The Fruit of God’s Presence

by | 15 August 2020 | Encouragement

In February 2020 we posted an article titled, “The Lost Art of Waiting.” In this, we described how while living overseas we developed a taste for papaya. Since the varieties sold in the USA are so expensive and somewhat tasteless, we decided in September 2019 to plant our own papaya trees from seed.

It’s been almost a year now since we planted our papaya seeds, and we’re happy to report that patience has paid off. The image above was taken this morning. It shows the first fruit of the papaya seeds we planted in containers, weeded, watered, and carried into the covered porch during high winds. The fruit still has some maturing to do, and the five other papaya trees have yet to catch up with this one, yet it’s so gratifying to see one of the trees we’ve cared for so long finally bear fruit.

The word “fruit” appears many times in the New Testament. The Greek word used is karpos. Translated into English, this means the same thing as the word we use. It refers to the fruit that’s born by trees. An example is found in John 15:1-5, which in the ESV reads:

I am the true vine, and my Father is the vinedresser. Every branch in me that does not bear fruit he takes away, and every branch that does bear fruit he prunes, that it may bear more fruit. Already you are clean because of the word that I have spoken to you. Abide in me, and I in you. As the branch cannot bear fruit by itself, unless it abides in the vine, neither can you, unless you abide in me. I am the vine; you are the branches. Whoever abides in me and I in him, he it is that bears much fruit, for apart from me you can do nothing.

I often reflect on this passage. When I do, I usually focus on the call to abide in Jesus. This refers to the desire to live one’s life in God’s presence. To do so is my passion, the objective of my life, and I long to abide more closely to Jesus tomorrow than I do today. It’s interesting, however, every so often to think about what Jesus means here by fruit.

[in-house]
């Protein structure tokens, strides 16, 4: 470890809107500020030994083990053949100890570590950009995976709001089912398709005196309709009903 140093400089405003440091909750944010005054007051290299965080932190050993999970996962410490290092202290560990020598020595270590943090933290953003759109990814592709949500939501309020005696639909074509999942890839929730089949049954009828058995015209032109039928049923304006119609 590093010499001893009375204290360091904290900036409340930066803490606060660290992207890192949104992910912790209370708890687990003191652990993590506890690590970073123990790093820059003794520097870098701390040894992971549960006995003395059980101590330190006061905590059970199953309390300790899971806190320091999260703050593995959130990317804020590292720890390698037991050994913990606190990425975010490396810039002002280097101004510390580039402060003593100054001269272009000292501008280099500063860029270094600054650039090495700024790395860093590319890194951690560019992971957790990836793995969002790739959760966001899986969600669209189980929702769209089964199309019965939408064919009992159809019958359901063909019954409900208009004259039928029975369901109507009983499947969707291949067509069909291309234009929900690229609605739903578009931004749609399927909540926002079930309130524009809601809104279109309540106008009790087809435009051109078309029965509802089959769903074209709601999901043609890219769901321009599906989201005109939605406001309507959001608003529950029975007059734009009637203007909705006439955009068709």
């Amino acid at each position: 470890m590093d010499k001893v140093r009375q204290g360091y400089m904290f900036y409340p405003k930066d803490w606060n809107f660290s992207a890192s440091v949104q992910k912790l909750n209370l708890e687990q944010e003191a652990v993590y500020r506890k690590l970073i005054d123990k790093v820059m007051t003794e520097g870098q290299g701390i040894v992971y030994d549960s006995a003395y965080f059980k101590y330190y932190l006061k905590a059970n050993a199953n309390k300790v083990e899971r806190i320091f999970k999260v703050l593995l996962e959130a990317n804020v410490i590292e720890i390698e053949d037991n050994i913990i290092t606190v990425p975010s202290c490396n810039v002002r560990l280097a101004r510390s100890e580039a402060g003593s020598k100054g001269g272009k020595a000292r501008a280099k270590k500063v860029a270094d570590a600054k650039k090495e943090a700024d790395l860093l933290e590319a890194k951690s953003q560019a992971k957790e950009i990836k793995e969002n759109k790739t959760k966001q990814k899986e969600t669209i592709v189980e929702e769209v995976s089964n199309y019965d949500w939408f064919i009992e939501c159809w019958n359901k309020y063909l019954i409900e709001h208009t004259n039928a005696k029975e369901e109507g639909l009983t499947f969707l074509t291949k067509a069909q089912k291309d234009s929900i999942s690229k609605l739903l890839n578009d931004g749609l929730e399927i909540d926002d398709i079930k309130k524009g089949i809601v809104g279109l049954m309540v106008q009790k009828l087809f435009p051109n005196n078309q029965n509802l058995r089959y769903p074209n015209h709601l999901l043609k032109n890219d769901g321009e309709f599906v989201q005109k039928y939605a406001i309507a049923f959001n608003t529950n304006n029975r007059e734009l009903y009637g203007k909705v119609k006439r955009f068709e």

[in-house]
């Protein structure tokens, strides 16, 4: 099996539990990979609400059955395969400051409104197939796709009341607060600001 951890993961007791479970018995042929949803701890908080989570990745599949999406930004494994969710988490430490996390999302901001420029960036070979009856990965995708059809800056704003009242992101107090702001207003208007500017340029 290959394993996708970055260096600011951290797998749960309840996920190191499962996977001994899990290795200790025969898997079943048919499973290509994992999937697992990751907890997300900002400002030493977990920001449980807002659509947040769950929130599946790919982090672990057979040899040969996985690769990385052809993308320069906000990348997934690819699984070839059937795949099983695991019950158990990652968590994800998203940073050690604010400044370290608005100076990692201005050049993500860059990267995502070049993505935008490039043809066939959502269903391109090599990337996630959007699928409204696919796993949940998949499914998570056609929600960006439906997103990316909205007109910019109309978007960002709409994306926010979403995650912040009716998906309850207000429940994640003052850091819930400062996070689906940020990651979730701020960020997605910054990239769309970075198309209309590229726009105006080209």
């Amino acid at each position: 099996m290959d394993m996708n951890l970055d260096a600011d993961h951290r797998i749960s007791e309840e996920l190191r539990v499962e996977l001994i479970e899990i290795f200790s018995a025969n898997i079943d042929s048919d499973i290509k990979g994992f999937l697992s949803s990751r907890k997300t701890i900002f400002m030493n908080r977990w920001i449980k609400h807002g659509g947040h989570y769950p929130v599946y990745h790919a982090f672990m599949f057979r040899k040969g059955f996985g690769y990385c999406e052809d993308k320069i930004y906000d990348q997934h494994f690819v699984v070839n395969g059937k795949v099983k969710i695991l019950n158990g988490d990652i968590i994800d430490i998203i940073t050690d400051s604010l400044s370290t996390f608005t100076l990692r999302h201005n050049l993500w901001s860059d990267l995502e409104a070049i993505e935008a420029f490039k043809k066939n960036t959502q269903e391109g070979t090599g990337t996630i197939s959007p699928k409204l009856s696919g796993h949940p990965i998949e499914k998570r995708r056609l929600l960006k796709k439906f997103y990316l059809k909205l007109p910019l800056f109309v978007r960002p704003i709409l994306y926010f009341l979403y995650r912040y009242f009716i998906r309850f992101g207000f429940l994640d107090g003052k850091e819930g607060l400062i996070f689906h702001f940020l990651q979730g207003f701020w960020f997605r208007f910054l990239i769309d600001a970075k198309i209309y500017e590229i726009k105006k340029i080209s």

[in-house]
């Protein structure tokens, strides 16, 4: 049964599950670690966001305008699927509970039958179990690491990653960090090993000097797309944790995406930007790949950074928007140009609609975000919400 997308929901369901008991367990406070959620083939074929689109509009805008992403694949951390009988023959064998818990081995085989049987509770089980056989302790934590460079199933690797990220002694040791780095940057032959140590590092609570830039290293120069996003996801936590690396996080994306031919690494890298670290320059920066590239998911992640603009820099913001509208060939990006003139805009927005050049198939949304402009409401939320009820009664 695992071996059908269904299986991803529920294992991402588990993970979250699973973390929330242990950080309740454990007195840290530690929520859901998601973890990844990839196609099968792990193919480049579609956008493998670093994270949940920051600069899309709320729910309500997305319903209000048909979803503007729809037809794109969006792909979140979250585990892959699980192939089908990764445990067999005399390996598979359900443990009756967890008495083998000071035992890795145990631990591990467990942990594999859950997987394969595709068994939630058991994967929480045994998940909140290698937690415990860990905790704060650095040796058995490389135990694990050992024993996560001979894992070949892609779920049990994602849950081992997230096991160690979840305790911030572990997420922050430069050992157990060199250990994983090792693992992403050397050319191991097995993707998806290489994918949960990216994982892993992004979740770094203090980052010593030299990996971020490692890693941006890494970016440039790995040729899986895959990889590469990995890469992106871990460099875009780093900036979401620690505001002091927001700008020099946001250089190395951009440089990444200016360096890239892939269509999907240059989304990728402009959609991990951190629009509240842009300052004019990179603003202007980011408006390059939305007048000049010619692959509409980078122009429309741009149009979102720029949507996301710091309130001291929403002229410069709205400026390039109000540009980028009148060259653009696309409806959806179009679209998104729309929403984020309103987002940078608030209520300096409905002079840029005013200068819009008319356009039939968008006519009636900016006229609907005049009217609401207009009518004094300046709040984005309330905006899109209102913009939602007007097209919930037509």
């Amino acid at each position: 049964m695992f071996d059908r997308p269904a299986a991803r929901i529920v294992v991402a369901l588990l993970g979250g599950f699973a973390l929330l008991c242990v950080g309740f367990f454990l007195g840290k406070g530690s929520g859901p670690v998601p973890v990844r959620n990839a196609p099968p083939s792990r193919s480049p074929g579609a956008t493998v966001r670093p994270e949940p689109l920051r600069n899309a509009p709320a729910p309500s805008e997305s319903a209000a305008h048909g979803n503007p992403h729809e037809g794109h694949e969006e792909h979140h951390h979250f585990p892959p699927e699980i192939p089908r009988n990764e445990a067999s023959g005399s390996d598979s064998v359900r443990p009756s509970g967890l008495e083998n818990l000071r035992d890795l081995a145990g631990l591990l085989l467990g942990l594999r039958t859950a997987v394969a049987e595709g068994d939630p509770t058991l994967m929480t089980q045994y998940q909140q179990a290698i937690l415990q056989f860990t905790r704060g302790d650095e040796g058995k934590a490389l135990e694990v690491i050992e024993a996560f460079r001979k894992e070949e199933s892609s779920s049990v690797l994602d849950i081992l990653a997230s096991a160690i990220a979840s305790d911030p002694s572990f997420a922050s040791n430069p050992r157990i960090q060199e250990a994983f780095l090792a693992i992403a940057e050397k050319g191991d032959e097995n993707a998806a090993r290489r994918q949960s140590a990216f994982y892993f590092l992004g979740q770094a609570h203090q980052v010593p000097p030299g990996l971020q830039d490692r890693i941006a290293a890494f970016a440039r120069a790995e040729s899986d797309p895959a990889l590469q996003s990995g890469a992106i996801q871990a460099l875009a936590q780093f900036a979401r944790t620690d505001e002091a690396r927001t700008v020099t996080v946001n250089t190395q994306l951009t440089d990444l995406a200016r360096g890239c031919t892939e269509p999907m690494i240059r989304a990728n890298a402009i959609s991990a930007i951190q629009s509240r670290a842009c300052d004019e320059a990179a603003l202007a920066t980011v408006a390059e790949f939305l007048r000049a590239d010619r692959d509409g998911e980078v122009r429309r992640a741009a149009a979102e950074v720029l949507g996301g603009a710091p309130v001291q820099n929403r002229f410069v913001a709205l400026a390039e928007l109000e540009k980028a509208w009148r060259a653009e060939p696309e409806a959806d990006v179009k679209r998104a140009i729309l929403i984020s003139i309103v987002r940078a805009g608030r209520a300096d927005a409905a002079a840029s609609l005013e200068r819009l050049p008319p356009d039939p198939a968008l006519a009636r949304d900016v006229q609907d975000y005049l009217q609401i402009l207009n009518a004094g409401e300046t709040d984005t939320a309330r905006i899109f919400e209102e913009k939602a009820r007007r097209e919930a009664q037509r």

I recently watched a documentary titled “American Gospel: Christ Alone.” This film highlights the dangers associated with what’s become known as the “prosperity gospel,” and the negative theological issues associated with it and similar doctrines. I highly recommend this film, and yet there were a few things that gave me slight pause. One was how they spoke of fruit. At about 21 minutes in the following statement is made, “A life that has been saved, a sanctified, regenerated heart, produces fruit – the fruit of good works.” Again at 37 minutes in an individual states, “The gospel produces faith, and faith produces love, and love produces the fruit of good works.”

I’m not suggesting that these statements are theologically incorrect. It’s simply that my view of fruit has more to do with the result of abiding in Christ, and less to do with works. In other words, the more we abide in Christ, or seek to live life in God’s presence, the more we change. The more we change by abiding in Jesus, the more fruit will be evident in our lives. This fruit will be evident to us, and to others. So I see fruit as the result of dwelling with God as opposed to the result of our own efforts, or works, that we undertake.

The distinction might seem insignificant, yet it might make more sense when we read Luke 10:38-42 (ESV). This reads:

Now as they went on their way, Jesus entered a village. And a woman named Martha welcomed him into her house. And she had a sister called Mary, who sat at the Lord’s feet and listened to his teaching. But Martha was distracted with much serving. And she went up to him and said, “Lord, do you not care that my sister has left me to serve alone? Tell her then to help me.” But the Lord answered her, “Martha, Martha, you are anxious and troubled about many things, but one thing is necessary. Mary has chosen the good portion, which will not be taken away from her.